Social Justice and the Church

by | Aug 8, 2019 | Post | 0 comments

Iam writing this week to issue a warning to the body of believers. We at Theology Think Tank have for some time been aware of a metastasizing misunderstanding within the church about the topic of social justice. I will keep this short and come straight away to the point: social justice is not the same as Christian benevolence. 

The Bible calls the followers of Jesus to give sacrificially of ourselves to feed, clothe, and care for the poor and needy; the Bible calls the church to support the widow(er) and orphan; the Bible instructs the believer to preach the good news of the gospel, heal the sick, cast out demons, and make disciples of all nations. The Bible calls each one of us to give voice to the voiceless and to advocate for the weak. This is Biblical benevolence. James calls this true religion (James 1:27).

Note that when God speaks of benevolence through the Scriptures He directs His instruction to each person as an individual. The church as a whole is the body of Christ, but the church is made of individual living stones, fitted together for His eternal habitation (Ephesians 2:19-22, 1 Corinthians 3:16). As such, the effectiveness of the corporate church is a function of the degree to which each individual lives his or her life according to the Spirit. Christian benevolence, therefore, is lived out in the world one person at a time; to the degree to which all Christians live out Christian benevolence the church as a whole also lives out Christian benevolence. God sets before the Christian the choice to surrender his or her will to the work of the Spirit or to go his or her own way. Although disobedience is not without consequence, the will of the individual remains sacrosanct—God upholds and respects each person’s free will to choose during his or life on earth.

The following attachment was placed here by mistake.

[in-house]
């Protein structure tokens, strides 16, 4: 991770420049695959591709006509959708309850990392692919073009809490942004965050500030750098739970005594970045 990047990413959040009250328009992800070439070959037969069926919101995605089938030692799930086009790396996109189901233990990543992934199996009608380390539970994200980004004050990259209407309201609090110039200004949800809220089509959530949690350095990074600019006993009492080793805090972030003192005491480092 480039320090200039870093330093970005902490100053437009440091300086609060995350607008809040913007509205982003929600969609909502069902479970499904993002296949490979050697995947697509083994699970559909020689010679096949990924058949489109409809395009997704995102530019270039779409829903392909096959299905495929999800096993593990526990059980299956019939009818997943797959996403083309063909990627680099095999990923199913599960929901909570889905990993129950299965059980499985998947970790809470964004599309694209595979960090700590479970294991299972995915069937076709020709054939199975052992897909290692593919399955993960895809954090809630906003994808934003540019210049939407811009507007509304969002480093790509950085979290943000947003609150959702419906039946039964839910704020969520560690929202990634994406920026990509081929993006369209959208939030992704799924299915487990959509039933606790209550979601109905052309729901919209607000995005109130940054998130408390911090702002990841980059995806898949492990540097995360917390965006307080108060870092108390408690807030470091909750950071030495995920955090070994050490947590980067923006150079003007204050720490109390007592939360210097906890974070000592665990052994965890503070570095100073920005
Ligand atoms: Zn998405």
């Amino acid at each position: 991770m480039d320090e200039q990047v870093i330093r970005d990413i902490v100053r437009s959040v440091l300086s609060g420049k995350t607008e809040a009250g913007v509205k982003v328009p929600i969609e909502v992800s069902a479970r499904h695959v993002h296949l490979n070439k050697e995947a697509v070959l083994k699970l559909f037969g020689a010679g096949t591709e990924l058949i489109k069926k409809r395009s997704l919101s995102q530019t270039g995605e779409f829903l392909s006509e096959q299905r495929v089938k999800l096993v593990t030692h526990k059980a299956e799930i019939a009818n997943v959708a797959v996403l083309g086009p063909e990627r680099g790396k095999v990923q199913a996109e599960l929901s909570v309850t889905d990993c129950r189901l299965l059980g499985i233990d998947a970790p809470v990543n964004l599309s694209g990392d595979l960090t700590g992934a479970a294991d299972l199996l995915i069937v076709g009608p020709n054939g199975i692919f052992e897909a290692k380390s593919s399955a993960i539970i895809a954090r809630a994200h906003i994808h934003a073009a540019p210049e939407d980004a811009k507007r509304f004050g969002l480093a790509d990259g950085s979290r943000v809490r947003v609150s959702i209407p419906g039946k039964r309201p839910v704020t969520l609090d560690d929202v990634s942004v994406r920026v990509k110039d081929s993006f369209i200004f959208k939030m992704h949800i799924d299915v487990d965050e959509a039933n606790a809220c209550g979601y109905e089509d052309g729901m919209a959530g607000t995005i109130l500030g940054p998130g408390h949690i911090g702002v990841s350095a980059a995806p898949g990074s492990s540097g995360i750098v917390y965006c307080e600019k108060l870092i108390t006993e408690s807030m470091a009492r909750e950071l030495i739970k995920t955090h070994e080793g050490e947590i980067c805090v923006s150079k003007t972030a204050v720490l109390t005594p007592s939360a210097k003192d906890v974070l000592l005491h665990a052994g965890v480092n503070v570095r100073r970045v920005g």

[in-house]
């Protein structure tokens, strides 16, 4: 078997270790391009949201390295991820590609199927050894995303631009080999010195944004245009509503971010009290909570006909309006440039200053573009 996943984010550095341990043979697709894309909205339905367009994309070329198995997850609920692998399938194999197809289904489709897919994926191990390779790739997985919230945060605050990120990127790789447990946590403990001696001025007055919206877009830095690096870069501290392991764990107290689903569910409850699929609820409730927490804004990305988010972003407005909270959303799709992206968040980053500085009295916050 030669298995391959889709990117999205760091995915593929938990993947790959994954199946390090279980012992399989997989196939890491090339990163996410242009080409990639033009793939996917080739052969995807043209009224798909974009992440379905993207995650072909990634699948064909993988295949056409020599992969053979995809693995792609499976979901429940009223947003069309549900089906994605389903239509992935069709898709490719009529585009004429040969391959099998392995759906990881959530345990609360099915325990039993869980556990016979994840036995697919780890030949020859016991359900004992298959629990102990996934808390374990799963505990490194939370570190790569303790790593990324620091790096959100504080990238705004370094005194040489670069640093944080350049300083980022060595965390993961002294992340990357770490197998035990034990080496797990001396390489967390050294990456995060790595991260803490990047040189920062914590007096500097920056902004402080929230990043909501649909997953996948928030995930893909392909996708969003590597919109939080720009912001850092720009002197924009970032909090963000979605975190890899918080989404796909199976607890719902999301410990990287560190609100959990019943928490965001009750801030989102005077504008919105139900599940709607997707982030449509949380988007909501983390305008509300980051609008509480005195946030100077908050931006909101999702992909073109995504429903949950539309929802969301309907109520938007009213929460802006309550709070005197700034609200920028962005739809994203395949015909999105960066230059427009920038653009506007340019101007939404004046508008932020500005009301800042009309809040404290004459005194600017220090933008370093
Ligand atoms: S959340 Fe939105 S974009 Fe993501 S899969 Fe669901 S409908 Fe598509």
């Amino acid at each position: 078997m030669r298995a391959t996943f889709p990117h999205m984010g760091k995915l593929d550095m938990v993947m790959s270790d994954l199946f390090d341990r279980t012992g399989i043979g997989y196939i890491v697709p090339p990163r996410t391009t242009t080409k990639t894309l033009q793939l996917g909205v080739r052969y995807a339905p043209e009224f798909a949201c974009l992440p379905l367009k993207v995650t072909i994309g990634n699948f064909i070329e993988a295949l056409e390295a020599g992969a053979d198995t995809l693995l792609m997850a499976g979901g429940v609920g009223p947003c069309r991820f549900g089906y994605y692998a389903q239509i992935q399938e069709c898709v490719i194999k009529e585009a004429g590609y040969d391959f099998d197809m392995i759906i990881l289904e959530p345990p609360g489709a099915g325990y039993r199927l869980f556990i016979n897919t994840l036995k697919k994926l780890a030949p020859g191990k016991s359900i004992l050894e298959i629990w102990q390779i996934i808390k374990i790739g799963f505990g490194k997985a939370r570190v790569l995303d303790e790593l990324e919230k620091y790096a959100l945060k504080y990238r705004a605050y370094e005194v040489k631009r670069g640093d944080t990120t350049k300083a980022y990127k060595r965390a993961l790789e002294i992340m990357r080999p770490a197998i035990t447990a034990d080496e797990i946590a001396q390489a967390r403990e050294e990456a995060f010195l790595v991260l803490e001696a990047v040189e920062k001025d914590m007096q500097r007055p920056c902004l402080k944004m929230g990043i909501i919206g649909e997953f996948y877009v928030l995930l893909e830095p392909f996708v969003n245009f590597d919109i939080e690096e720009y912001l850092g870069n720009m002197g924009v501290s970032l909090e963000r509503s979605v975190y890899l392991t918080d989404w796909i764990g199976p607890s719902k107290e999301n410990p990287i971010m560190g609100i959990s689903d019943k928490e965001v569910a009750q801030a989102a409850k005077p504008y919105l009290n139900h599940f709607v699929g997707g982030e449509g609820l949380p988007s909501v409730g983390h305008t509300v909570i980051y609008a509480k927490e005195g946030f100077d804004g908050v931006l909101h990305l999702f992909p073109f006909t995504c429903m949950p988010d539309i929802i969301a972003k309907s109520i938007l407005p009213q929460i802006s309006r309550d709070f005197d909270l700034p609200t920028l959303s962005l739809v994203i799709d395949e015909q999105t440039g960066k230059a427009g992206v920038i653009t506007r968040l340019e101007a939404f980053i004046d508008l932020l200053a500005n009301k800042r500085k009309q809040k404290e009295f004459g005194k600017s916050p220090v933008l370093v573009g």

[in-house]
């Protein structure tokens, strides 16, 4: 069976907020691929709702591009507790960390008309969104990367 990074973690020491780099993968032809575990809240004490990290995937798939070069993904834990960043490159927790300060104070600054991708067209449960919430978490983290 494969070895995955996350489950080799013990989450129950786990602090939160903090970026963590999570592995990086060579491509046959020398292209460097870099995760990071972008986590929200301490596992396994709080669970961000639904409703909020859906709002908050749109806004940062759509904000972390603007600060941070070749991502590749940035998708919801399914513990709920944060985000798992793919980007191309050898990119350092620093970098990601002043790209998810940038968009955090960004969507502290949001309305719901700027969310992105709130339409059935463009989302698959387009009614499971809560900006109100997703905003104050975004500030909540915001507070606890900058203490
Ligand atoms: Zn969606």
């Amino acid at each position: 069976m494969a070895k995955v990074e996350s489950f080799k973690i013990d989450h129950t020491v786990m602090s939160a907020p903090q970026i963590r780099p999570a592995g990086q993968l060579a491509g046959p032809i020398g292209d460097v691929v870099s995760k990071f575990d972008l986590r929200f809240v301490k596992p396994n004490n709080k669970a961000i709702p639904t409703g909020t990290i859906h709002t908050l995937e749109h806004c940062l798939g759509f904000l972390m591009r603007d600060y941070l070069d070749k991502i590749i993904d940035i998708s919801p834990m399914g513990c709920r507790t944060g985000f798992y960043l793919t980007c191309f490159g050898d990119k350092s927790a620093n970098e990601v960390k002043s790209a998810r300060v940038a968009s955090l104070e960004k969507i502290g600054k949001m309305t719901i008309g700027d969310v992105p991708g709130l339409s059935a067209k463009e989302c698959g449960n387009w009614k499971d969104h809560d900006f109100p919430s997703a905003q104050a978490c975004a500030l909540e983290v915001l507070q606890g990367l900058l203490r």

But Christian benevolence is not the same as social justice, and it takes almost no effort whatsoever to prove the fact. If you ask most people what social justice is, you are likely to receive one or all of the following answers: equal rights, equal opportunities, and/or equal treatment [Source]. Sounds pretty good, right? If we push a little deeper, however, we are forced to ask the following:

  1. What are the rights that all people should have?
  2. What are the opportunities that all should have?
  3. What is the treatment that all should equally share?

The answers to these questions are more dicey. For example, many activists list among the rights all should have the following: free access to healthcare, free college education, free childcare, a guaranteed income, guaranteed reproductive rights (right to abortion), etc. Many argue that corporations, educational institutions, non-profit organizations, churches, and governments at all levels should have demographic quotas to ensure that the employment of people of different races, genders, sexual orientations, and lifestyles are represented in proportion to their respective ratios found in the society at large. Further, many social justice proponents insist that all of these rights should be afforded to every individual regardless of his or her ability or willingness to work.